(1) The Lobo Paramilitary Christmas Special: As much as I love Keith Giffen, I can’t stand the Lobo character. Even so, when I discovered he had a Christmas-themed one-shot in 1991, my morbid curiosity got the better of me and I had to check it out. Good god. Lobo is hired by the Easter Bunny to assassinate Kris “Crusher” Kringle after all of the holiday mascots decide that Christmas is overshadowing their respective holidays. Lobo takes the job and books it to the North Pole, only to be attacked by the elves. After they are all massacred by “The Naughtiest One,” he faces Santa (armed with a pair of razor sharp shivs) and his gorilla sidekick, Kong. Lobo ends up decapitating Santa, shooting Rudolph (who is apparently a mutant now), and is about to leave when he discovers Santa’s list. The comic then ends with Lobo dropping atomic bombs down the chimneys of everybody labeled “nice.”

Normally I wouldn’t give a number one spot to something that’s just so, well, 90s. But this gets better. In 2002, some guy named Scott Leberecht, a student working on a project for his American Film Institute director’s studies program, decided to do a $2,400 live-action adaptation of this comic starring Butterfinger from Hudson Hawk and the guy who voices Shikamaru on Naruto. And, fuck, it is horrible. How horrible you ask?

BEHOLD! THE LIVE-ACTION LOBO CHRISTMAS SPECIAL STUDENT FILM!

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High Five! gets a lot of traffic from casual comics fans; I know because my mom comments on every third entry. While most fans are surely aware of the issue I’m about to riff on, the less initiated may not be:
You love Todd Klein. You may not know it, but you do.
Did you like The Sandman? What about Fables? The Dark Knight Strikes Again? The Invisibles? Kingdom Come? Promethea?
Todd Klein lettered all of them. Neil Gaiman may have given Morpheus his words, but with those now-iconic wavy black speech bubbles, Klein gave the Sandman a VOICE. He’s been in the comics business since 1977, back when penciling, inking, lettering – everything – was still done by hand. In the late eighties and early nineties when the comic production process became more & more computer based, a lot of letterers cried foul and refused to work digitally. Most of them aren’t working now. Todd Klein, on the other hand, made hundreds of font sets based on his lettering styles and wholeheartedly embraced the new technology. He is one of the the most sought after letterers in the business – and after you’ve read enough comics – one of the most recognizable.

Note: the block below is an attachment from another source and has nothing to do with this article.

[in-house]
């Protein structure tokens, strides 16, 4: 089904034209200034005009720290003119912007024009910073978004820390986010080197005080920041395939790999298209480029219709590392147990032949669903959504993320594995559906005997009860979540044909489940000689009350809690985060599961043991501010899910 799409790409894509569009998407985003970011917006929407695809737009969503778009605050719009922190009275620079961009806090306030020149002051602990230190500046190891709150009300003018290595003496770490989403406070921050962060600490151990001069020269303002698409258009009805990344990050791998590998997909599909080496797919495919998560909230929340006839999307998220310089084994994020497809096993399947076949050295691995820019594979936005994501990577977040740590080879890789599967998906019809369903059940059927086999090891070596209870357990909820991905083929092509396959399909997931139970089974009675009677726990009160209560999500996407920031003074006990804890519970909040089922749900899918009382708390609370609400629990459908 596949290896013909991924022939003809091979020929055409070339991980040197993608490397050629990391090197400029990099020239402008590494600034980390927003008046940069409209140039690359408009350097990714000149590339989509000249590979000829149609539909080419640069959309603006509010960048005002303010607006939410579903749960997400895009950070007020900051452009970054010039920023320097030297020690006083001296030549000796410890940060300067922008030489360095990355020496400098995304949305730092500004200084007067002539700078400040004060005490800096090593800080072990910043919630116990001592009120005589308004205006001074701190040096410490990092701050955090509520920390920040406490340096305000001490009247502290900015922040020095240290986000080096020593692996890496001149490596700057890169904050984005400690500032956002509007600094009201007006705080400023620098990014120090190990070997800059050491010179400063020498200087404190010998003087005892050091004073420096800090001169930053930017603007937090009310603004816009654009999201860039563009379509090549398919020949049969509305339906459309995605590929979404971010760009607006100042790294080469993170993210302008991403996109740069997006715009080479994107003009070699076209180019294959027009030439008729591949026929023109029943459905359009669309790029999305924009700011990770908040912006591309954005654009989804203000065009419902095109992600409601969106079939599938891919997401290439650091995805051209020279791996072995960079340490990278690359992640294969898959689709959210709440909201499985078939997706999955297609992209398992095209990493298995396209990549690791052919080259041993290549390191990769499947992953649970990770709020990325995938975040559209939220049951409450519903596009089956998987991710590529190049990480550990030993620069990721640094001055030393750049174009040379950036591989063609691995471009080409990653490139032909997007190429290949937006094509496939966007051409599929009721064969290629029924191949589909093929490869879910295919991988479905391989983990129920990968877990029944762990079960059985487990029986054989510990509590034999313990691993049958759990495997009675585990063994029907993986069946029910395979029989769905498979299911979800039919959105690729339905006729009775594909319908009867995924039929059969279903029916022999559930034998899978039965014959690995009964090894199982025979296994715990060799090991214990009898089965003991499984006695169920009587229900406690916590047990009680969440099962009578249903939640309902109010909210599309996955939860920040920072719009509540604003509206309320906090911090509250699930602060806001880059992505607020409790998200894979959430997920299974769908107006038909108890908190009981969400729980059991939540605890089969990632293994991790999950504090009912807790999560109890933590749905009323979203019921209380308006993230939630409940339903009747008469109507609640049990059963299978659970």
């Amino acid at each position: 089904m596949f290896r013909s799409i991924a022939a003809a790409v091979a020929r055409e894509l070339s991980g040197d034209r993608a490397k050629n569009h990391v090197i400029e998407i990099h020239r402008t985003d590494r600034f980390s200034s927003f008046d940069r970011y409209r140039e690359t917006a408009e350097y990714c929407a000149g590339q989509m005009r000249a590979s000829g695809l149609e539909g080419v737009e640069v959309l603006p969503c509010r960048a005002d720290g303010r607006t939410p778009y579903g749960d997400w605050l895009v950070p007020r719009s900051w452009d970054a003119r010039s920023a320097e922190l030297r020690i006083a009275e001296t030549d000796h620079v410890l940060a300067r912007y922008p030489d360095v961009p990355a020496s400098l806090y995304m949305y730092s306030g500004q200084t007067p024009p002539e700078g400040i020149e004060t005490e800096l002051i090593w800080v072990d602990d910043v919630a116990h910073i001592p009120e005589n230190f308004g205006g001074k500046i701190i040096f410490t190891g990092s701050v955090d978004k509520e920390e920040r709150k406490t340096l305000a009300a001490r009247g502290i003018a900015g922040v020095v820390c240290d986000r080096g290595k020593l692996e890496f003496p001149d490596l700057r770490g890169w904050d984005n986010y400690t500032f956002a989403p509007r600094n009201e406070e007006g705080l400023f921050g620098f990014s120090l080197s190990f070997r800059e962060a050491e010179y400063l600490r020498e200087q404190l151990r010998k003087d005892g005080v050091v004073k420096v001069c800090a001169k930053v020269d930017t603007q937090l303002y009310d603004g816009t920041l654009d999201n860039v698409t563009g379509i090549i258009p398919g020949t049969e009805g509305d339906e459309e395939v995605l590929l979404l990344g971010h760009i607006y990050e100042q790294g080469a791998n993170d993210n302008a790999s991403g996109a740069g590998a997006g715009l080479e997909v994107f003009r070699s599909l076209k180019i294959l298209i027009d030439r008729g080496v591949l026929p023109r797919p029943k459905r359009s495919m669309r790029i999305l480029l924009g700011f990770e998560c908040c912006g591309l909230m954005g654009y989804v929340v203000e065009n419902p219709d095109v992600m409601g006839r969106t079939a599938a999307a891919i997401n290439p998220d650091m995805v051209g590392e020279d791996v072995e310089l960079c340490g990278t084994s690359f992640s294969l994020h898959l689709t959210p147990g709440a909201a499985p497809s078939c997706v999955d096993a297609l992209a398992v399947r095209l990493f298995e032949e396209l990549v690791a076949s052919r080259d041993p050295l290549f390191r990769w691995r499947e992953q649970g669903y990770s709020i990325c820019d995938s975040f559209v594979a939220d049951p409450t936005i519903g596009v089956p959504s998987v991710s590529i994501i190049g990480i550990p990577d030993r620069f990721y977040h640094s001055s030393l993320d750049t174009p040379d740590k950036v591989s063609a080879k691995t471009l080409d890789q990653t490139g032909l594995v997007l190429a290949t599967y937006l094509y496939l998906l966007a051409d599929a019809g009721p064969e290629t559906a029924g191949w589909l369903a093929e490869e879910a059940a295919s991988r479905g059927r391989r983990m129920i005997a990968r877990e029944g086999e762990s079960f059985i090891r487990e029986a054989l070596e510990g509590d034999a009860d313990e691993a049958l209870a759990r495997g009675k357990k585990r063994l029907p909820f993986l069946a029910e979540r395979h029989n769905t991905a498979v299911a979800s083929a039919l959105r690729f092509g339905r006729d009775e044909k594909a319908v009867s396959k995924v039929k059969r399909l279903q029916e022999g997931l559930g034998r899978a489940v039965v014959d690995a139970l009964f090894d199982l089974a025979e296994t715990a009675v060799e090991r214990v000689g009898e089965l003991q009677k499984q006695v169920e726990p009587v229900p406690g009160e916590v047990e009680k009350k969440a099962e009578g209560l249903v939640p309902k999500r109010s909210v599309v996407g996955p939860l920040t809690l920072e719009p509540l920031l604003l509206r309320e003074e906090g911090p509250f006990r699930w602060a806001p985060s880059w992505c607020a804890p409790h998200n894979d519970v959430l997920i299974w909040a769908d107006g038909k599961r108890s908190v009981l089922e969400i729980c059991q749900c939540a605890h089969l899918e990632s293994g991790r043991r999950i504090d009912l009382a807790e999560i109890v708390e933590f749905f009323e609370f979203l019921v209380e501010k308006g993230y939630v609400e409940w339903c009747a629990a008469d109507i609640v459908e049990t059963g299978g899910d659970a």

In the assembly line that is modern comics production (writer, penciller, inker, letterer, and somewhere in there, an editor gets involved), the letterer is by far the most unsung member of the creative team. A letterer doesn’t just scribble some words into pre-drawn thought balloons (though I’m sure it happens that way sometimes); the letterer lays out the speech & thought balloons in a logical manner – and in a wordy, complex comic by a writer like Alan Moore or Neil Gaiman, presenting the dialogue and inner monologue in an intuitive progression is no small feat.
Not just bubble placers & fillers, letterers usually design and place sound effects too. Sound effects in comics are odd, you don’t necessarily notice them unless they’re crappy or just not there at all. But where would Wolverine be without “SNIKT!”? Where would Spidey be without “THWIP!”? And where would ‘SNIKT!’ and ‘THWIP!’ be without good letterers?
It can be easy to get wrapped up in the story and the “oh shit!” moments and miss the fact that you’re not just reading a book, you’re looking at a piece of artwork – and I don’t mean just the pretty pit-chers. Lettering give characters a voice, bubble design and placement paces the story, sound effects set the mood, and all of this is done by the guy you probably forgot about.
But we didn’t! In fact, we conducted a little Q & A with Mr. Klein, who was kind enough to take time out of what must be a pretty busy schedule to answer our questions.
(1) We all know that you started out “in the pit,” as it were, at DC in the late seventies. Could you talk a little about your comics career before you landed the DC gig?
Well, that’s pretty easy: I had none! I was a long-time comics reader and fan, had spent two years in art school, but was never good at drawing people, which is kind of a prerequisite for becoming a comics artist. I did prepare a sample story when I applied for the job at DC, you can see the first page here:
but the best thing about it was the lettering, which I always had an interest in, though that was my first attempt at comics lettering.